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Immunologic System of the Infant

Newborns receive large amounts of immunoglobulin G (IgG) through the placenta from their mothers.

This confers immunity during the first 3 to 6 months of life for antigens to which the mother was previously exposed.

Infants then synthesize their own IgG, reaching approximately 40% of adult levels at age 12 months.

Immunoglobulin M (IgM) is produced in significant amounts after birth, reaching adult levels by 9 months of age.

Immunoglobulin A (IgA), immunoglobulin D (IgD), and immunoglobulin E (IgE) production increases very gradually, maturing in early childhood.

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Psychosocial Development

Erik Erikson theory

Crisis of infancy as trust versus mistrust

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Jean Piaget’s Theory of Cognitive Development

Sensorimotor stage: birth to 2 years

Four stages

Reflexes

Primary circular reaction

Secondary circular reaction

Coordination of secondary schemes

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Gross and Fine Motor Skills

Phenomenal increases

First 12 months

Development in this stage in a cephalocaudal fashion

Fine motor development includes maturation of hand and finger use and develops in proximodistal fashion

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Question #3

Is the following statement True or False?

Fine motor skills develop in a cephalocaudal fashion (from the center to the periphery).

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Answer to Question #3

False.

Fine motor skills develop in a proximodistal fashion (from the center to the periphery).

Gross motor skills develop in a cephalocaudal fashion (from the head to the tail).

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Warning Signs Indicating Problems With Sensory Development

Young infant does not respond to loud noises.

Child does not focus on a near object.

Infant does not start to make sounds or babble by 4 months of age.

Infant does not turn to locate sound at age 4 months.

Infant crosses eyes most of the time at age 6 months.

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Warning Signs Indicating Problems With Language Development

Infant does not make sounds at 4 months of age.

Infant does not laugh or squeal by 6 months of age.

Infant does not babble by 8 months of age; infant does not use single words with meaning at 12 months of age (mama, dada).

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Social and Emotional Development of the Infant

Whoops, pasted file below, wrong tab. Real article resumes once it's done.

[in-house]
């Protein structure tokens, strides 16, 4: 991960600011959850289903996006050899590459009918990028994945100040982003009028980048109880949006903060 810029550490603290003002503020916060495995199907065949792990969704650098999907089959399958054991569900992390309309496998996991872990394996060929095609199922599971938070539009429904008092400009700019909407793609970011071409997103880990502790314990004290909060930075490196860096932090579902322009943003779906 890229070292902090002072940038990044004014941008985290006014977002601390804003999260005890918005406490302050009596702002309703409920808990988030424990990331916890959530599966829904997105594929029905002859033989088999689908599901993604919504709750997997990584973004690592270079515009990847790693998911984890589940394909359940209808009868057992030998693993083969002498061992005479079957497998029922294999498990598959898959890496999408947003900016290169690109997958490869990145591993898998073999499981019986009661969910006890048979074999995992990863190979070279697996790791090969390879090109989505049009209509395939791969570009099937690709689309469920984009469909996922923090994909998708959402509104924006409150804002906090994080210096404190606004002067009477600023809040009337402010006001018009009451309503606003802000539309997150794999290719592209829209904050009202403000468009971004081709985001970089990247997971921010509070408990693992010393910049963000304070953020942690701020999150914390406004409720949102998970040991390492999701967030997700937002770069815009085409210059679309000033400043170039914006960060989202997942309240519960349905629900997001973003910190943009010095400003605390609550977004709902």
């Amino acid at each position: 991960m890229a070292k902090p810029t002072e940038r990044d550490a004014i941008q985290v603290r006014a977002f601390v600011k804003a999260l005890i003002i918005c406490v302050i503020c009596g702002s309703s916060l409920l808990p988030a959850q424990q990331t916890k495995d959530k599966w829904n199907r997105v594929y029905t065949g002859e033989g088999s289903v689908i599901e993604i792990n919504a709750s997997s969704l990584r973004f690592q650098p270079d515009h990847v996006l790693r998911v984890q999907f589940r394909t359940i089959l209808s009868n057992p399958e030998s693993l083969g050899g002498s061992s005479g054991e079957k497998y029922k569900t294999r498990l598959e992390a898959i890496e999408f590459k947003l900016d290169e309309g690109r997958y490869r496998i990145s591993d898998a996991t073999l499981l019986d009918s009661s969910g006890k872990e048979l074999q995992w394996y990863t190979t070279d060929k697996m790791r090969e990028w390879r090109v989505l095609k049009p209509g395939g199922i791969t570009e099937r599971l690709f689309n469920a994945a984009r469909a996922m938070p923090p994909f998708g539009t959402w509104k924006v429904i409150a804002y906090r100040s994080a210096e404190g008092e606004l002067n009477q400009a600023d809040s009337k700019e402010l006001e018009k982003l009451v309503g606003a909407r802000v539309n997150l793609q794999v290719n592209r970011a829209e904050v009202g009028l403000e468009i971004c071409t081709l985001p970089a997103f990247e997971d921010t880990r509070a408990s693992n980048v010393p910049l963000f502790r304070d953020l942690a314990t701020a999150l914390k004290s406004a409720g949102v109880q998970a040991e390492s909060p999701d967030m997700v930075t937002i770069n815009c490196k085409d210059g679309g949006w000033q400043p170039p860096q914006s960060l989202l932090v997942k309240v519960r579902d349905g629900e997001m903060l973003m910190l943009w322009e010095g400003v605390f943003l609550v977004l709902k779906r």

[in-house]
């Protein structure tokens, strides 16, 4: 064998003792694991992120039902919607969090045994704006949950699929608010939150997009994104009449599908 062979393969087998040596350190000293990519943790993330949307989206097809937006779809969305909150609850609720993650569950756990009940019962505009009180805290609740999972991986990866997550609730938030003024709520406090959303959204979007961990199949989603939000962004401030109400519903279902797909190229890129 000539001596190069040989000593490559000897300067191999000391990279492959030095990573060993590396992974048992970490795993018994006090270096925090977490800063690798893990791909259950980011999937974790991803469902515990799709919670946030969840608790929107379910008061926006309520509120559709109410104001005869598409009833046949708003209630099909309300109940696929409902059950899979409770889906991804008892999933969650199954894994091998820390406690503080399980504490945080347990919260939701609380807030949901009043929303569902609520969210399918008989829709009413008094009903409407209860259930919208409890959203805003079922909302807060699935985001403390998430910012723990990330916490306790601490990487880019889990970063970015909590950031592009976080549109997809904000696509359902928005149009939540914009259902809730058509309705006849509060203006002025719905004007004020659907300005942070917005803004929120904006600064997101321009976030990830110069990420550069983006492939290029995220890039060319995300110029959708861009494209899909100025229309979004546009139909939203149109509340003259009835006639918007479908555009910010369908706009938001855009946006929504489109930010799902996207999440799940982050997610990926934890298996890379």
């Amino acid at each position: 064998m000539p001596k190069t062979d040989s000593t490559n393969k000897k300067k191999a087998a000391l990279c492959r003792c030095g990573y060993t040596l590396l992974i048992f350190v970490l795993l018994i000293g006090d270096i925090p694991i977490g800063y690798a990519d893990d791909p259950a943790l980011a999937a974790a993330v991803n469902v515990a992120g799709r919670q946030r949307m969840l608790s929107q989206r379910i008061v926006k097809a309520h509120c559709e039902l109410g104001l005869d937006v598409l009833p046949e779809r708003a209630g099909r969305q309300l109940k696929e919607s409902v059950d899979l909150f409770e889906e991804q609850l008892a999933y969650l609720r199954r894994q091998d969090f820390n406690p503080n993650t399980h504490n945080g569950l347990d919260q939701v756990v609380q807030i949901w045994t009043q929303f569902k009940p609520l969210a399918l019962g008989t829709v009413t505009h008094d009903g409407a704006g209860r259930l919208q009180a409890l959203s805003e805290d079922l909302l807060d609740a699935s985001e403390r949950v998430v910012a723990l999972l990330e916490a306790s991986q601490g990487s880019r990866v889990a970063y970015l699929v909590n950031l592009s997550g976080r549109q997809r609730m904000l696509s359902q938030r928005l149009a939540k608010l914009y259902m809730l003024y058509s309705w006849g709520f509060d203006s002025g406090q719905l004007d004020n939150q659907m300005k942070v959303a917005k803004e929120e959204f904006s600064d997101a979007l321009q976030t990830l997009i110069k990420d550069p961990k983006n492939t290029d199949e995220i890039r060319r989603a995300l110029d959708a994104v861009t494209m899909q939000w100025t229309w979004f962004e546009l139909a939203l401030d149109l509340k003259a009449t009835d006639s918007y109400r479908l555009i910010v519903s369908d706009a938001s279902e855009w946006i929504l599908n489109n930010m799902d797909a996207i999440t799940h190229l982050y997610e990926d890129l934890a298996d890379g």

Stranger anxiety

Indicates infant recognizes self as separate from others

Separation anxiety

Infant becomes distressed when parent leaves

Temperament

Ranges from low to moderately active, regular, and predictable, to highly active, more intense, and less adaptable

Cultural differences

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Nutritional Requirements

Essential for growth and development

Breast-feeding and bottle-feeding of infant formula are both acceptable

Needs related to the tremendous growth

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Exceptions to Recommended Breast-feeding

Infants with galactosemia

Maternal use of illicit drugs and a few prescription medications

Maternal untreated active tuberculosis

Maternal HIV infection in developed countries

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Breast-feeding

Advantages

Teach new mother proper techniques

New mothers should be assessed for pain upon breast-feeding

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Bottle-Feeding

Proper preparation

Proper storage of formula

Care of bottles

Only formulas that are fortified with iron should be used

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Nutritional Plan First Year of Life

Optimal feeding pattern

Infant feeding opportunity to establish good eating behaviors

Special formulas have been developed to meet the nutritional needs of infants with allergies or disorders

After 6 months

Nutrients available in solid foods in addition to breast milk or formula

Introduce one new food every 4 to 7 days for identification of food allergies

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Role of Nurse

Promote early learning, safety, proper nutrition, healthy sleep and rest, healthy teeth and gums, and appropriate discipline techniques

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Common Developmental Concerns in Infancy

Colic

Spitting up

Thumb sucking, pacifiers, security items

Teething

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Anticipatory Guidance

Parents need tools to support their infant’s development in a safe fashion

Parents can promote growth and development of an infant through solitary play